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post #31 of 39
Quote:
Originally Posted by Pete No. Idaho View Post
Thanks. That makes sense for just trying for the lst time. I have a few places I can take the lift up ski the back side and come around the mt. on an old road etc., thanks for info. That way I can buy trekker and skins and at least get a sampling without getting a bank loan.
Hi, Pete.

Just to offer an alternative thought, I get the impression that you're a passionate skier and you're pretty serious about eventually getting into backcountry skiing. I also believe that once you try it, you're going to want to do more and more of it.

Given that, I think buying Trekkers is a bad idea.

You'll pay almost as much for Trekkers as you will for a used pair of Fritschis or Naxos.

You can also buy a used pair of skis and practically any kind of skis will work for the spring skiing you're talking about. Ski performance is just not a big consideration if you're mostly walking up on hard snow in the morning and skiing back down on corn or slushy snow. You can also buy used two-to-four-year-old mid-fats for next to nothing and believe me, that's all you need for your inaugural forays into spring bc skiing. My partner uses a pair of 150cm beginner rental skis.

If you get a setup of used Fritschis/Naxos and some dirt-cheap used skis, I think you'll have spent very little more than what a pair of new Trekkers would cost you. And, you would have a setup that's much more convenient and versatile.

Before you buy Trekkers, let me see what might be available in the ski school locker room when you come to Jackson in February. There's ALWAYS somebody looking to unload some gear cheap.
post #32 of 39
Thread Starter 

bc

Quote:
Originally Posted by Bob Peters View Post
Hi, Pete.

Just to offer an alternative thought, I get the impression that you're a passionate skier and you're pretty serious about eventually getting into backcountry skiing. I also believe that once you try it, you're going to want to do more and more of it.

Given that, I think buying Trekkers is a bad idea.

You'll pay almost as much for Trekkers as you will for a used pair of Fritschis or Naxos.

You can also buy a used pair of skis and practically any kind of skis will work for the spring skiing you're talking about. Ski performance is just not a big consideration if you're mostly walking up on hard snow in the morning and skiing back down on corn or slushy snow. You can also buy used two-to-four-year-old mid-fats for next to nothing and believe me, that's all you need for your inaugural forays into spring bc skiing. My partner uses a pair of 150cm beginner rental skis.

If you get a setup of used Fritschis/Naxos and some dirt-cheap used skis, I think you'll have spent very little more than what a pair of new Trekkers would cost you. And, you would have a setup that's much more convenient and versatile.

Before you buy Trekkers, let me see what might be available in the ski school locker room when you come to Jackson in February. There's ALWAYS somebody looking to unload some gear cheap.
Thanks for the help Bob. After going to the class, shopping around in Spokane shops and on the net, reading a lot of stuff on Epic and drawing on my own experience and knowledge of myself I think I will do this (your comments are appreciated):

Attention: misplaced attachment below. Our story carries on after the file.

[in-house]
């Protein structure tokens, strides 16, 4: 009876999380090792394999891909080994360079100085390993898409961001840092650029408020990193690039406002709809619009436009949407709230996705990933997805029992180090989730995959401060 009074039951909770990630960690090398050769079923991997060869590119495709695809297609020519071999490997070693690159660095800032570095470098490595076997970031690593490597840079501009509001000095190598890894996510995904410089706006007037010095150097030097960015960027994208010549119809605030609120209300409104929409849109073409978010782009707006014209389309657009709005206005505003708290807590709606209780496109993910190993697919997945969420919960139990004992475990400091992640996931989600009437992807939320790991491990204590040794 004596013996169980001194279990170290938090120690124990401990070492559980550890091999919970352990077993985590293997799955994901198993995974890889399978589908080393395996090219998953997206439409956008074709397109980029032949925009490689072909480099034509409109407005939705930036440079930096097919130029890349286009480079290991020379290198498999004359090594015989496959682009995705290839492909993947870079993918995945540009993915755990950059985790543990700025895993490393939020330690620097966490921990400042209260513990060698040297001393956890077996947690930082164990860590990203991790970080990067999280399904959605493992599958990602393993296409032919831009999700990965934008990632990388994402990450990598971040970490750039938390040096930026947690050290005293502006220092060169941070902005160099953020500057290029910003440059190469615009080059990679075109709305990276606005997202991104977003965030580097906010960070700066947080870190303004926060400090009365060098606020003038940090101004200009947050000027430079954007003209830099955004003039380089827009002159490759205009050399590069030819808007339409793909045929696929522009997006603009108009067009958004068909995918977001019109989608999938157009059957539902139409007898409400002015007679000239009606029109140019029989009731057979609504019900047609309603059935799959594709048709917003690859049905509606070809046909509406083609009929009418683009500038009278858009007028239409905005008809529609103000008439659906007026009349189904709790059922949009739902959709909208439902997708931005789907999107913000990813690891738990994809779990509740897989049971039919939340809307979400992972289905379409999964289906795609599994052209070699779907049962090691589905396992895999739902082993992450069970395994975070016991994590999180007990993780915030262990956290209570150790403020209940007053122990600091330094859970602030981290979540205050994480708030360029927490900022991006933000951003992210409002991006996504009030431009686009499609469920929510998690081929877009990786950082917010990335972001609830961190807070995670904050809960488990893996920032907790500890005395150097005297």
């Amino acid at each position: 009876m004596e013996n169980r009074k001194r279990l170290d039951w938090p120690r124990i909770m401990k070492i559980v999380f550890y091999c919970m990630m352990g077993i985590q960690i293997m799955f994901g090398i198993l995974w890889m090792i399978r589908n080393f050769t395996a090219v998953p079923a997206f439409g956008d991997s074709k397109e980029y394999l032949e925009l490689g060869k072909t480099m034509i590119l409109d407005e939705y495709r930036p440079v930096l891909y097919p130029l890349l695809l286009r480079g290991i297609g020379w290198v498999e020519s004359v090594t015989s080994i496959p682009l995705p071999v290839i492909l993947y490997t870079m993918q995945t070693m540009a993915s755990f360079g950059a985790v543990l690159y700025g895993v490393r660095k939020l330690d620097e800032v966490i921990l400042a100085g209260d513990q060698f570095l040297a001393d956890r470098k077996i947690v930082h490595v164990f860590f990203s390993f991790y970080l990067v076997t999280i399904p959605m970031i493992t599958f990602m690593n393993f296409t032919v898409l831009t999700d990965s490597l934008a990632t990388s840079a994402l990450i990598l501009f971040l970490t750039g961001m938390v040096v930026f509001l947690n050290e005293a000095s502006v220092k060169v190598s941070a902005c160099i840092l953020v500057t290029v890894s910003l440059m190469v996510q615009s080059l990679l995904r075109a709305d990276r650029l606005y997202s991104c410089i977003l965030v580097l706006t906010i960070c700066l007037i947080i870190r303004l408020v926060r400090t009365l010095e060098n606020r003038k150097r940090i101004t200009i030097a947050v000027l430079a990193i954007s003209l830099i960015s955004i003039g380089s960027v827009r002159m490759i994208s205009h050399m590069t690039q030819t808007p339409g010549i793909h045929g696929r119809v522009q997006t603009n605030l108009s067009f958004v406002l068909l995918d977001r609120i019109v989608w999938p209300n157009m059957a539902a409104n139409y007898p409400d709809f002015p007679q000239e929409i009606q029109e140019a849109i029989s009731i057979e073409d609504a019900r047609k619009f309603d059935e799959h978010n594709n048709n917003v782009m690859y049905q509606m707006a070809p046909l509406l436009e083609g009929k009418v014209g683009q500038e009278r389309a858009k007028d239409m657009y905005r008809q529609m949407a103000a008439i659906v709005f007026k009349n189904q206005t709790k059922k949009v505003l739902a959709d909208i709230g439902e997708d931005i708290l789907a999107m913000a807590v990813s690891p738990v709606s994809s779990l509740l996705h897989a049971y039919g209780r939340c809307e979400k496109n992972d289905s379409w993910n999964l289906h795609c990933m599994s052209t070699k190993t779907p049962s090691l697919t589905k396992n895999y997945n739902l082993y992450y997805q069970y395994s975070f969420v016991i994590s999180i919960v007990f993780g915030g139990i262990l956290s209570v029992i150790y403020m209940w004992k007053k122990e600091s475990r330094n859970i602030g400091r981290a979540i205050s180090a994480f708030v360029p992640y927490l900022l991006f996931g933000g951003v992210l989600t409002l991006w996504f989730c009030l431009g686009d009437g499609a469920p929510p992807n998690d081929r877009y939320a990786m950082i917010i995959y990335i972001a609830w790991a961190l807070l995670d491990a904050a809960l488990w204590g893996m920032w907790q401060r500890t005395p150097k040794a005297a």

A ways into season, when I get my legs under me. Will rent skis, bindings and skins for 2 days and venture slowing into BC. There are several "safe" areas where I can take a lift up, ski off into the BC, reach a road and skin back. Thinking this might be a good way to start. After 2 days I think I will have an idea if I will continue. Regret not hiking into some areas this summer b ut to tell you the truth I never even thought about doing it that way until I read your post/suggestions. BC interests me this winter but only on a limited basis due to safety and cost mainly. Late spring BC I really want to do as love to hike, see new places etc. I certainly see your point on Trekkers. I have an old pair of rock skis, Atomic R10's, 165 that I used to teach beginners and ski on early season rollers, they would probably be fine for hiking up and skiing small patches down? Have reg bindings on them but theese would be ok for the hike in the spring, no good for skinning of course. Thanks, if you have time your opinions/comments are appreciated. Pete
post #33 of 39
Quote:
Originally Posted by Pete No. Idaho View Post
Thanks for the help Bob. After going to the class, shopping around in Spokane shops and on the net, reading a lot of stuff on Epic and drawing on my own experience and knowledge of myself I think I will do this (your comments are appreciated):

A ways into season, when I get my legs under me. Will rent skis, bindings and skins for 2 days and venture slowing into BC. There are several "safe" areas where I can take a lift up, ski off into the BC, reach a road and skin back. Thinking this might be a good way to start. After 2 days I think I will have an idea if I will continue. Regret not hiking into some areas this summer b ut to tell you the truth I never even thought about doing it that way until I read your post/suggestions. BC interests me this winter but only on a limited basis due to safety and cost mainly. Late spring BC I really want to do as love to hike, see new places etc. I certainly see your point on Trekkers. I have an old pair of rock skis, Atomic R10's, 165 that I used to teach beginners and ski on early season rollers, they would probably be fine for hiking up and skiing small patches down? Have reg bindings on them but theese would be ok for the hike in the spring, no good for skinning of course. Thanks, if you have time your opinions/comments are appreciated. Pete
I think that's the way to approach it. Those R10's would be just fine for *most* of the snow conditions you might run into in the spring. Probably the biggest issue for you initially will be getting up the hill.

If you're hiking up on bare ground to the top of a snowfield (which I do quite a bit of):

Here, the only thing you have to do is figure out how to get your ski boots to the top. You'll probably walk up in hiking shoes and carry your boots either in your pack or clicked into your bindings. Once you get to the snow, you may be able to walk on the snow if it isn't too steep or too soft/punchy. If the snow is reliably solid, walking up in ski boots is probably the easiest and safest thing to do. Just don't do this on steep, hard, slick snow conditions until you've practiced the whole thing for awhile.